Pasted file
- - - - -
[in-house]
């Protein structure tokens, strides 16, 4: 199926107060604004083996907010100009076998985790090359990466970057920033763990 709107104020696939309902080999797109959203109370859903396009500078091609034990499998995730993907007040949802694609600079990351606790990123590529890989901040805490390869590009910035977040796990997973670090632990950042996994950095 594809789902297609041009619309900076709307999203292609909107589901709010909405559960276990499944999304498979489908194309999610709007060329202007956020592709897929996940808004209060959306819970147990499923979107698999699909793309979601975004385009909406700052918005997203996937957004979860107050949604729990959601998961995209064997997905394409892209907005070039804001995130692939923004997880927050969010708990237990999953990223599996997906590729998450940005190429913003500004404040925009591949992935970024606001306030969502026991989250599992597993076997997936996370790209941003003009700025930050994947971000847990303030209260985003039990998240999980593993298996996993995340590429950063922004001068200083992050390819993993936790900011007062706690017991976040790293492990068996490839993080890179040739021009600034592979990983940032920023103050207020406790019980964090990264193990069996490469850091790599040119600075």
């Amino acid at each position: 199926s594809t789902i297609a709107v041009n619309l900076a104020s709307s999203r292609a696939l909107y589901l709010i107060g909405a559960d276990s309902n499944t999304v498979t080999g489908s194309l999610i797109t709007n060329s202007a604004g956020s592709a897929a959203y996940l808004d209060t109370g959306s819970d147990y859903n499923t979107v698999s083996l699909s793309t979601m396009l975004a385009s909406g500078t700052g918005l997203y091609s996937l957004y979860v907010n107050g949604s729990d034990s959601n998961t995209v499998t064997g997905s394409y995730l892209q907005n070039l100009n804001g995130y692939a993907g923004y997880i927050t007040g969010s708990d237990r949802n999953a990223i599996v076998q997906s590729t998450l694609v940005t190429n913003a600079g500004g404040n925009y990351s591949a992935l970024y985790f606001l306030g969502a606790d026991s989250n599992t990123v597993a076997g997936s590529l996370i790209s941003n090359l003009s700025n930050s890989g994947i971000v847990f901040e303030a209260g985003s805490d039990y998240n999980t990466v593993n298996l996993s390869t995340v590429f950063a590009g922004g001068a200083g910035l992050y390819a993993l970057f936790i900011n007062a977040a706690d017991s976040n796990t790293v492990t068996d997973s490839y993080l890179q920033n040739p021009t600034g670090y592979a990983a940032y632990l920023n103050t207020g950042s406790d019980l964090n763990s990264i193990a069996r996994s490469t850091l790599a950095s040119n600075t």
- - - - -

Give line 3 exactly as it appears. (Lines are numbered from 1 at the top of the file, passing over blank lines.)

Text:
């Amino acid at each position: 199926s594809t789902i297609a709107v041009n619309l900076a104020s709307s999203r292609a696939l909107y589901l709010i107060g909405a559960d276990s309902n499944t999304v498979t080999g489908s194309l999610i797109t709007n060329s202007a604004g956020s592709a897929a959203y996940l808004d209060t109370g959306s819970d147990y859903n499923t979107v698999s083996l699909s793309t979601m396009l975004a385009s909406g500078t700052g918005l997203y091609s996937l957004y979860v907010n107050g949604s729990d034990s959601n998961t995209v499998t064997g997905s394409y995730l892209q907005n070039l100009n804001g995130y692939a993907g923004y997880i927050t007040g969010s708990d237990r949802n999953a990223i599996v076998q997906s590729t998450l694609v940005t190429n913003a600079g500004g404040n925009y990351s591949a992935l970024y985790f606001l306030g969502a606790d026991s989250n599992t990123v597993a076997g997936s590529l996370i790209s941003n090359l003009s700025n930050s890989g994947i971000v847990f901040e303030a209260g985003s805490d039990y998240n999980t990466v593993n298996l996993s390869t995340v590429f950063a590009g922004g001068a200083g910035l992050y390819a993993l970057f936790i900011n007062a977040a706690d017991s976040n796990t790293v492990t068996d997973s490839y993080l890179q920033n040739p021009t600034g670090y592979a990983a940032y632990l920023n103050t207020g950042s406790d019980l964090n763990s990264i193990a069996r996994s490469t850091l790599a950095s040119n600075t």